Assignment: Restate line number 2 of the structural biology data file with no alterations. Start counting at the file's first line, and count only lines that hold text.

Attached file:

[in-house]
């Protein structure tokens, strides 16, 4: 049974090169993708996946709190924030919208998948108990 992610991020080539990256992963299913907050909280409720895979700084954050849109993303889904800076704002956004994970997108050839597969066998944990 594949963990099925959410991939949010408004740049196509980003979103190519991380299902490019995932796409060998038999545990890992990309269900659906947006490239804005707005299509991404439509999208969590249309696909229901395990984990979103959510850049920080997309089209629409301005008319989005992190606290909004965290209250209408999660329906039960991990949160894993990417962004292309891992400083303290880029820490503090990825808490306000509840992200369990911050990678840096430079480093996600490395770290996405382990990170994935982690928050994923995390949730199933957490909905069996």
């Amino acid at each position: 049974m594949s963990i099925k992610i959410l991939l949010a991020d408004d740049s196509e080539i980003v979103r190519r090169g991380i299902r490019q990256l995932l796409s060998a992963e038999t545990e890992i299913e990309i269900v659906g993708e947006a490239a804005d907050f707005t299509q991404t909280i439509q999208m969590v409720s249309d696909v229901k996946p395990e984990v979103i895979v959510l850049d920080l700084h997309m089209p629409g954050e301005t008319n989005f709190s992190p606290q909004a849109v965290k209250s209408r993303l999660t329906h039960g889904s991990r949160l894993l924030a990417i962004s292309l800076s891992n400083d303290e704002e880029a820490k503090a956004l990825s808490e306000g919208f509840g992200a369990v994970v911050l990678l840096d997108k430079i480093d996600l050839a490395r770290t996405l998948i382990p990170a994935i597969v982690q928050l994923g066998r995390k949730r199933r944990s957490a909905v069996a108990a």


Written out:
């Protein structure tokens, strides 16, 4: 049974090169993708996946709190924030919208998948108990 992610991020080539990256992963299913907050909280409720895979700084954050849109993303889904800076704002956004994970997108050839597969066998944990 594949963990099925959410991939949010408004740049196509980003979103190519991380299902490019995932796409060998038999545990890992990309269900659906947006490239804005707005299509991404439509999208969590249309696909229901395990984990979103959510850049920080997309089209629409301005008319989005992190606290909004965290209250209408999660329906039960991990949160894993990417962004292309891992400083303290880029820490503090990825808490306000509840992200369990911050990678840096430079480093996600490395770290996405382990990170994935982690928050994923995390949730199933957490909905069996």